• Install flow restrictors on individual water fixtures like shower heads and faucets. To automatically reduce flow and aerate the water.

Electricity use: Home vs. Motorhome

On the electric side of energy consumption, your RV uses less than your home too, even when the RV is plugged into a campground electrical service. It's more efficient to heat and cool the RV, simply because of the amount of space we are heating and/or cooling, as compared to our homes. Another reason is your RV has many devices that operate on 12-volt DC power, that at home would require 120-volt AC power to operate.
If your house uses LP-gas as an energy source for heat, cooking, and heating water, your home on wheels will use much less propane to do the same thing.

Renewable energy source: solar power

If you are really interested in reducing the carbon footprint left behind in your RV, and going green, you can start by looking at renewable energy sources. America depends on fossil fuels such as oil, natural gas and coal for everything we do. Fossil fuels are not renewable energy sources and cause pollution whenever they are burned.
Renewable energy, unlike fossil fuels, can never be used up and does not cause pollution.
For RVers the most logical renewable energy source comes by the way of the sun. Solar energy is produced by the sun's rays. By using solar panels, batteries, and inverters, we have a way to harness this renewable energy for use in our RV. Solar energy is clean energy that never can be used up, doesn't pollute and is almost always available at no charge.
A typical solar power system for an RV consist of solar panels, batteries, some type of charge controller and an inverter. The solar panels capture the sun's energy and produce direct current or DC power. This captured power is stored in the RV's auxiliary batteries. A charge controller makes sure the RV batteries are fully charged, but not overcharged. The power inverter converts the DC power stored in the batteries to alternating current, or AC power, to be used by the RV's appliances.
Many of the inverters found in RVs today are inverter/chargers. This means they are inverters, battery chargers and a transfer switch all in one.
It is possible to drive a 35-foot motorhome and still be conscious about the environment. We as a country, and even more so as RVers, can and should protect the environment and leave it in as good of, if not better, condition than we found it. We can all do our part, in some way, to be good stewards of the land we enjoy so much.

Green RVers

RVers have always had a love of the outdoors. Almost 20% of RVers say they use solar panels to power some of their onboard systems. You can help preserve the great outdoors for future generations by following these conservation tips.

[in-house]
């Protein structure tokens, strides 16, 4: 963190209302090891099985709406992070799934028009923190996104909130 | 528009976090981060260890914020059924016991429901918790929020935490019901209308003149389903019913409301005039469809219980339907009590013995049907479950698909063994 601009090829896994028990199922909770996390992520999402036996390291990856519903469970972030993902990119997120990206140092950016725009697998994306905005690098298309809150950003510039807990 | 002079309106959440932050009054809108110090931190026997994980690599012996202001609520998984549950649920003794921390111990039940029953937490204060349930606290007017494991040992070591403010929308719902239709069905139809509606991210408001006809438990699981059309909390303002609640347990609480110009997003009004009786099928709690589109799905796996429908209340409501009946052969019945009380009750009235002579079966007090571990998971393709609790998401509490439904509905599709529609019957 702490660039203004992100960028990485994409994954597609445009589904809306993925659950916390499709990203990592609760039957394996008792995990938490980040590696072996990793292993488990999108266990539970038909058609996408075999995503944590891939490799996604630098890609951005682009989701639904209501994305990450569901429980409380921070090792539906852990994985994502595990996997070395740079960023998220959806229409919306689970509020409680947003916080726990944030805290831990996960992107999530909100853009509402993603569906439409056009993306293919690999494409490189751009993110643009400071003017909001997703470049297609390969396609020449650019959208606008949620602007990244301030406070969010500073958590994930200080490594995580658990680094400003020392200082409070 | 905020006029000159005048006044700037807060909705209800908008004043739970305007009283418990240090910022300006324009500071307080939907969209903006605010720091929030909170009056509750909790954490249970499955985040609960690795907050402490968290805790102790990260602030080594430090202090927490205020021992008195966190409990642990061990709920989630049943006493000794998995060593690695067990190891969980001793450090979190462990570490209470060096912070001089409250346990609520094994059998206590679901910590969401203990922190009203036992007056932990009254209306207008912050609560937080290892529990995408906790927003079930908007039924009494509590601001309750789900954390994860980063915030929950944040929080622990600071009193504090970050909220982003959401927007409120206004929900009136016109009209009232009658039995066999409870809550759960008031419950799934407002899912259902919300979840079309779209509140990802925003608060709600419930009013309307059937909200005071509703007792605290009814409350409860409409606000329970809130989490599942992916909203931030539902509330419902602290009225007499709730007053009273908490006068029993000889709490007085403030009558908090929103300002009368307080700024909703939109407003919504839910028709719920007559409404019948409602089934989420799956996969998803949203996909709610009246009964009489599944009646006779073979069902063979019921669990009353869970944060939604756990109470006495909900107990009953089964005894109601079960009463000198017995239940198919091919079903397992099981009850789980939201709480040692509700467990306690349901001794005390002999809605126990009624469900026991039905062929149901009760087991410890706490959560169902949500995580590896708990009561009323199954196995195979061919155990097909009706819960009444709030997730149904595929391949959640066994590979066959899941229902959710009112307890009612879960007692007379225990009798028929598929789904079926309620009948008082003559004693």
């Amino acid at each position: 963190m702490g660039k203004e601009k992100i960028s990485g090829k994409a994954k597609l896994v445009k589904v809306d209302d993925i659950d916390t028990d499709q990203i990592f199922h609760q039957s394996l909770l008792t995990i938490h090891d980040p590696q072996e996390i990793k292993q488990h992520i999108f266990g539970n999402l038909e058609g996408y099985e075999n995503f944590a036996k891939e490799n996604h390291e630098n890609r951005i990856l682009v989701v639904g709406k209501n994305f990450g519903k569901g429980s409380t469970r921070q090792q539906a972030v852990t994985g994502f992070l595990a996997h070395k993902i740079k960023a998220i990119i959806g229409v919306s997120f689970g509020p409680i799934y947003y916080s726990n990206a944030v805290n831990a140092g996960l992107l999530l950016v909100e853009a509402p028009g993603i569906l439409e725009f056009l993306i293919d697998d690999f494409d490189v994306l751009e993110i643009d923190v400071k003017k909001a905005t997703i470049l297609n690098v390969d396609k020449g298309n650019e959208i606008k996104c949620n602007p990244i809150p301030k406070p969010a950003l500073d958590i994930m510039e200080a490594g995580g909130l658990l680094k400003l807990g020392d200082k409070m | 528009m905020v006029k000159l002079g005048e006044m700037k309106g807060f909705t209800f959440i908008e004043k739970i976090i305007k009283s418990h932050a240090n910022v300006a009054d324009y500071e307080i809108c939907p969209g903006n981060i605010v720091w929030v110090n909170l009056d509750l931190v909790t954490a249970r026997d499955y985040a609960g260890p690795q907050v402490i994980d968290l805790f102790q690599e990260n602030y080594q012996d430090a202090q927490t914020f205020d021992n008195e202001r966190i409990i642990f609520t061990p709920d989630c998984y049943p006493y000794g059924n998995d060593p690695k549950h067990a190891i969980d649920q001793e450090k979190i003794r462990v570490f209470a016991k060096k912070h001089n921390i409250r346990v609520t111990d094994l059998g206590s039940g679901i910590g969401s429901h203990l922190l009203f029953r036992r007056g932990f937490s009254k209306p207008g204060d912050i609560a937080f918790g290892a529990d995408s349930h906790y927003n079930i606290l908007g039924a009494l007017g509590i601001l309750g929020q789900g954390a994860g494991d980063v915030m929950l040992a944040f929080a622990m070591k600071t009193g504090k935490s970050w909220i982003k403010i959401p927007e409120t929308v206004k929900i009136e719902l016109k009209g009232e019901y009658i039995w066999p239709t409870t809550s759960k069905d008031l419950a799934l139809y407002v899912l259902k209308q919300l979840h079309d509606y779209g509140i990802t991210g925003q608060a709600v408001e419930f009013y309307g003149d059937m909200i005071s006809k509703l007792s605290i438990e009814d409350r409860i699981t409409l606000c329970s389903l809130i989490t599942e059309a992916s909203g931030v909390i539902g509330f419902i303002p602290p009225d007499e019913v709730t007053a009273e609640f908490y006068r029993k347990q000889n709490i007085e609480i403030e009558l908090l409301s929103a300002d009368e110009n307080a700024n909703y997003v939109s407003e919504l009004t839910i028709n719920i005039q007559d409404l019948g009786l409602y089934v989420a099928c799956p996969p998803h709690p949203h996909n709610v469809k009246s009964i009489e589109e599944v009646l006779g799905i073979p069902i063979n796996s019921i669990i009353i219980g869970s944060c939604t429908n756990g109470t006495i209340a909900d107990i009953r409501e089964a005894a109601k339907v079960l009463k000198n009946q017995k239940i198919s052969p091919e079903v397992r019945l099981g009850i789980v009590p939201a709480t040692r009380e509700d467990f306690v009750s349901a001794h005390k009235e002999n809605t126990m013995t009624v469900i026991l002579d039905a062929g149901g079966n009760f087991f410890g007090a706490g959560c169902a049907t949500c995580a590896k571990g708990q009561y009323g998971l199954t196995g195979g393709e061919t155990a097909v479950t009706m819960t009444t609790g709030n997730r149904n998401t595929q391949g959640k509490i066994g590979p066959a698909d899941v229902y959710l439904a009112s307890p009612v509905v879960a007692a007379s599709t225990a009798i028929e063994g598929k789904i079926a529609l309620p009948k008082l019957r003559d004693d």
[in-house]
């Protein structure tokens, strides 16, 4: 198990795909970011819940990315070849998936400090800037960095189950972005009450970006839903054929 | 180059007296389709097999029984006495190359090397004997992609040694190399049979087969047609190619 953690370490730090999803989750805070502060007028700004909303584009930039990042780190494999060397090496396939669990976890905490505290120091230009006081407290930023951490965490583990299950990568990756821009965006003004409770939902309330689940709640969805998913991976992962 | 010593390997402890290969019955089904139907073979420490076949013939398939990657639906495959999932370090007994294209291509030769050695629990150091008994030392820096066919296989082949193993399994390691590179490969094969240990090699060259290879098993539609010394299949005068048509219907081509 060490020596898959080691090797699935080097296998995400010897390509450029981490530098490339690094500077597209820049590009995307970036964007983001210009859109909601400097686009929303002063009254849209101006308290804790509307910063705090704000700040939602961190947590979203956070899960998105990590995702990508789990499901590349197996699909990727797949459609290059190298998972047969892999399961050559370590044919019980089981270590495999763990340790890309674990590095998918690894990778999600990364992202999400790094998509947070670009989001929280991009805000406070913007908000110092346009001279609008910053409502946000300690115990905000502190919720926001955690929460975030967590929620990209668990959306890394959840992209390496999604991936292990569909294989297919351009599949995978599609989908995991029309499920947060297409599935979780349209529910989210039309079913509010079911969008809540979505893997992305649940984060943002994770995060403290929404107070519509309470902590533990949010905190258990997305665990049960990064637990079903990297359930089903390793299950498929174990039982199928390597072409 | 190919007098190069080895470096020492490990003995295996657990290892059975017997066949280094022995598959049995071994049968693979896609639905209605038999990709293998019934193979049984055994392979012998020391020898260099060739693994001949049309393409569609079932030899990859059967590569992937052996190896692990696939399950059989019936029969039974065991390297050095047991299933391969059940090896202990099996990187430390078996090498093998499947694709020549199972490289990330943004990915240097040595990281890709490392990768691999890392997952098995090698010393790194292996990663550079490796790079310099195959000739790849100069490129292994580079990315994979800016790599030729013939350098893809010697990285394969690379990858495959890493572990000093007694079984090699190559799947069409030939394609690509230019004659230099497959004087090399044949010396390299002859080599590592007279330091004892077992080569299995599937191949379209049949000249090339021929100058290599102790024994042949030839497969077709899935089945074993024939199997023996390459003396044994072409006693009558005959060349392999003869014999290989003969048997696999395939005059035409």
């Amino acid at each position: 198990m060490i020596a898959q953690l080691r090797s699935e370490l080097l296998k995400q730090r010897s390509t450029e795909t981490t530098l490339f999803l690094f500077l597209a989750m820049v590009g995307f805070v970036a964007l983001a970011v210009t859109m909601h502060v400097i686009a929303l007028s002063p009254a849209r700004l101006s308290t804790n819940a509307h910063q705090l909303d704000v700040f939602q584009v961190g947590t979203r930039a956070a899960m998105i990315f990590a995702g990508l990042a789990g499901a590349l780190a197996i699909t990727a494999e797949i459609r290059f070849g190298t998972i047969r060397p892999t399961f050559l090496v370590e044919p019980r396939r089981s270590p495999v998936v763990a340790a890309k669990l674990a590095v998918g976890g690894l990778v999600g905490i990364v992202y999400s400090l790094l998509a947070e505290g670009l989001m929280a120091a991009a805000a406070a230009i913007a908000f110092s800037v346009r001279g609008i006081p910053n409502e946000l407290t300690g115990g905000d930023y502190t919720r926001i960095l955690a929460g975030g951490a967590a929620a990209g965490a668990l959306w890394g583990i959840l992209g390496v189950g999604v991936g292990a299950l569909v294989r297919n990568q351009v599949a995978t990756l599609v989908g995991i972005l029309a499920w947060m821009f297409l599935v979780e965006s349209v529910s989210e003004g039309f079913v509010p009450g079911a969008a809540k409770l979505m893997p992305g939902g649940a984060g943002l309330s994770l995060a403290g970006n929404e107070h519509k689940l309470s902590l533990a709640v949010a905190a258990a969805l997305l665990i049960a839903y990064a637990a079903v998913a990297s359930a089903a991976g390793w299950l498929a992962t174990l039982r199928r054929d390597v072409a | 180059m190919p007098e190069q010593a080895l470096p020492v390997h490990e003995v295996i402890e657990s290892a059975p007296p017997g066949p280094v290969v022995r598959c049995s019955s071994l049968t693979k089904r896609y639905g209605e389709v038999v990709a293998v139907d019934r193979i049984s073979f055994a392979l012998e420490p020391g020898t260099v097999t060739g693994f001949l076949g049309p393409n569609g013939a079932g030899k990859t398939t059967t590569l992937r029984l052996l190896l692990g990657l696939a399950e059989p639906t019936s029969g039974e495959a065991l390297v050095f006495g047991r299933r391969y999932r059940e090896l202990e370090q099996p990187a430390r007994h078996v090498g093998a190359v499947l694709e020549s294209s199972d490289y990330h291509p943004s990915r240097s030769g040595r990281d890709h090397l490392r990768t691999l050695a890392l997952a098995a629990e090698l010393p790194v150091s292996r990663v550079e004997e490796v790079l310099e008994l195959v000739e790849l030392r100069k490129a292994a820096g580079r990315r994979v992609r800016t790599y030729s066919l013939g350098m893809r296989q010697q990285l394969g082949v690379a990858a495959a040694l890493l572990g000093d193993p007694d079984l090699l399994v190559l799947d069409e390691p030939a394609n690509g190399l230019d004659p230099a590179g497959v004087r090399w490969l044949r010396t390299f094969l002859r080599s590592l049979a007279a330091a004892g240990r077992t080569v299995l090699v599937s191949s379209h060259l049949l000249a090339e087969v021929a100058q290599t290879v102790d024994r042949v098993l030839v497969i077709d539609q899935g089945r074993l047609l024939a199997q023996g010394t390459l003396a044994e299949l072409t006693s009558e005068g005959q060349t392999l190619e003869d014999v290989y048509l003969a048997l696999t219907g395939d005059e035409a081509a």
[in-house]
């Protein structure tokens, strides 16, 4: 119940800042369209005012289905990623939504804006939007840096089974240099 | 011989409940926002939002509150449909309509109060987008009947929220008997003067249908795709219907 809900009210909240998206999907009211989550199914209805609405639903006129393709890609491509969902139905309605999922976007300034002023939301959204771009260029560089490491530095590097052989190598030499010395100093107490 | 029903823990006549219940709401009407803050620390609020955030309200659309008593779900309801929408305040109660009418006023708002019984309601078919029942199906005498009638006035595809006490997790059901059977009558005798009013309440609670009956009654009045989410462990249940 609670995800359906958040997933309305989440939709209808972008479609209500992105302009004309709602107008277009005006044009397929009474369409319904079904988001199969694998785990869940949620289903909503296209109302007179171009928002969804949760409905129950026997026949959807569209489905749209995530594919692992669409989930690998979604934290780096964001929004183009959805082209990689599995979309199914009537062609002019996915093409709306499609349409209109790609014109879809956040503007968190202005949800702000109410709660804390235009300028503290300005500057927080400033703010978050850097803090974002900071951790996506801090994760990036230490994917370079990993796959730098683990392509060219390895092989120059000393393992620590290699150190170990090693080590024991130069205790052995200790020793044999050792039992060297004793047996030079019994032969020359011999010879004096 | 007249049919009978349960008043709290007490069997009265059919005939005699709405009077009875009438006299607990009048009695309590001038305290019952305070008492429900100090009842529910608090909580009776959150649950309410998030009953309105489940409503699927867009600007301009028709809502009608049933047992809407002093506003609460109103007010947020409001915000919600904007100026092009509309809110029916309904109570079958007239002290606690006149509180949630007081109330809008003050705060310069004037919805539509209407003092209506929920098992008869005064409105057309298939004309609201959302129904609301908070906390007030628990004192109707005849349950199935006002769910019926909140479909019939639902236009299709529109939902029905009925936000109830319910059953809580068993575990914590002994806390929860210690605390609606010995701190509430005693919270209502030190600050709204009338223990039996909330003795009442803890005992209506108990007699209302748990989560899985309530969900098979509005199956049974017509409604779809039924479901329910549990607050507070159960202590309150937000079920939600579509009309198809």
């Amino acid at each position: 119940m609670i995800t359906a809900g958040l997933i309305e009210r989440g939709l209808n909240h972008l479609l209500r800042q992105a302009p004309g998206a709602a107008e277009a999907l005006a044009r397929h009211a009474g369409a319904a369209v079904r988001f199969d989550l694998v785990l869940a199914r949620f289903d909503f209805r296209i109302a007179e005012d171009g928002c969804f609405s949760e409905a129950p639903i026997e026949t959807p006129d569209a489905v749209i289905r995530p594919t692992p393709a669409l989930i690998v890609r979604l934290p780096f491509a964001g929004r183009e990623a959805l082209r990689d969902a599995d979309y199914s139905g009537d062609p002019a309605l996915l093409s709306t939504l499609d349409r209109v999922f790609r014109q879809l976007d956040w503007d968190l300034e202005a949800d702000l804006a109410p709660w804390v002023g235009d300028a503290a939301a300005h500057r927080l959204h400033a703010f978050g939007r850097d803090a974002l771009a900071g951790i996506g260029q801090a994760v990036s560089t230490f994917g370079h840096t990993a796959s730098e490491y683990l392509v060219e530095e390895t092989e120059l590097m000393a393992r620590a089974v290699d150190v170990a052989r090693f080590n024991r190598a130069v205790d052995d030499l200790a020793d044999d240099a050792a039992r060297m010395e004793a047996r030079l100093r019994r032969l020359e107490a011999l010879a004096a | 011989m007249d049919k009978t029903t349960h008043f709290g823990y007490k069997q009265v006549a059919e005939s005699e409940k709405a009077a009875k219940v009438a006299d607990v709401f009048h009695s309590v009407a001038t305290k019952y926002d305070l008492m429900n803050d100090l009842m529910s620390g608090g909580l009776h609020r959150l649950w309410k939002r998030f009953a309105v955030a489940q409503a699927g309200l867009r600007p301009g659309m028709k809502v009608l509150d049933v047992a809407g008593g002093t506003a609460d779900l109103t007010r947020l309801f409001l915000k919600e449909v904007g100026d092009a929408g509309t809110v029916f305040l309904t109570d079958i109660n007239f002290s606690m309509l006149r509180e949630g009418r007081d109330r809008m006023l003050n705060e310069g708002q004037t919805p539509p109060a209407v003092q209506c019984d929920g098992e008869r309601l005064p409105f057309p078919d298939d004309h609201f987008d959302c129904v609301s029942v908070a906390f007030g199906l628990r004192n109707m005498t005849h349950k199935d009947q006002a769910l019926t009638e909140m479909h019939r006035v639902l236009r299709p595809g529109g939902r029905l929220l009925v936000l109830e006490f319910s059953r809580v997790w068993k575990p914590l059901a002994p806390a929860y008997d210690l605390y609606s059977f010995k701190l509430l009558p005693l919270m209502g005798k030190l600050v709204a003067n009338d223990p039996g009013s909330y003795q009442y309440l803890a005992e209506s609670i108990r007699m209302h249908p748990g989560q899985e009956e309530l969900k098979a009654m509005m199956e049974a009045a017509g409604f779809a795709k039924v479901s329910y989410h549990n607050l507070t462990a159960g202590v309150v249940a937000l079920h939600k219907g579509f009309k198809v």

• Keep RV and tow vehicle engines well-tuned to conserve energy and reduce emissions.
  • Always use marked RV campsites so as not to damage natural habitats.
  • Recycle as you travel at the campgrounds or through community programs. Take note of local recycling categories; they may be different from those followed at home.
  • Minimize the use of disposable dishes, cups, and utensils. As convenient as they seem, they create an abundance of trash.
  • Keep campfires small to minimize the amount of ash and pollution. Don't put anything into the fire pit that will not burn.
  • Observe fire rules, which may change daily with weather conditions.
  • Use nontoxic cleaning supplies and tank additives.
  • Where pets are permitted, keep them indoors or use a screw-in stake. Tying them to trees can damage fragile bark.
  • Work with nature. In hot weather, use natural shade, awnings and canvas covers instead of the AC. In cold weather, park where the RV will be protected from north and west winds and warmed by sun exposure.
  • A recent survey showed that more than two-thirds of RVers minimize water use on trips, almost half recycle more on RV vacations than on other types and nearly half turn off home utilities before they hit the road.
  • In addition, 94% of all RVers travel with 2-7 people, meaning the vehicles get more people miles per gallon.

Climate change has fast become a hot issue across the world and its effects can impact everyone. While everyone is doing their little bit to be just that little more environmentally friendly, big changes still need to be made to ensure the safety of our planet for future generations.
Everyone can help, whether it be recycling, switching off the beer fridge, or turning off the lights when not in use.

 Another great way we can help reduce greenhouse gas emissions is by making our vehicles more environmentally friendly, in particular, our RVs. To find out more how we can help you achieve this goal, visit one of our stores: or call us: (800)496-8778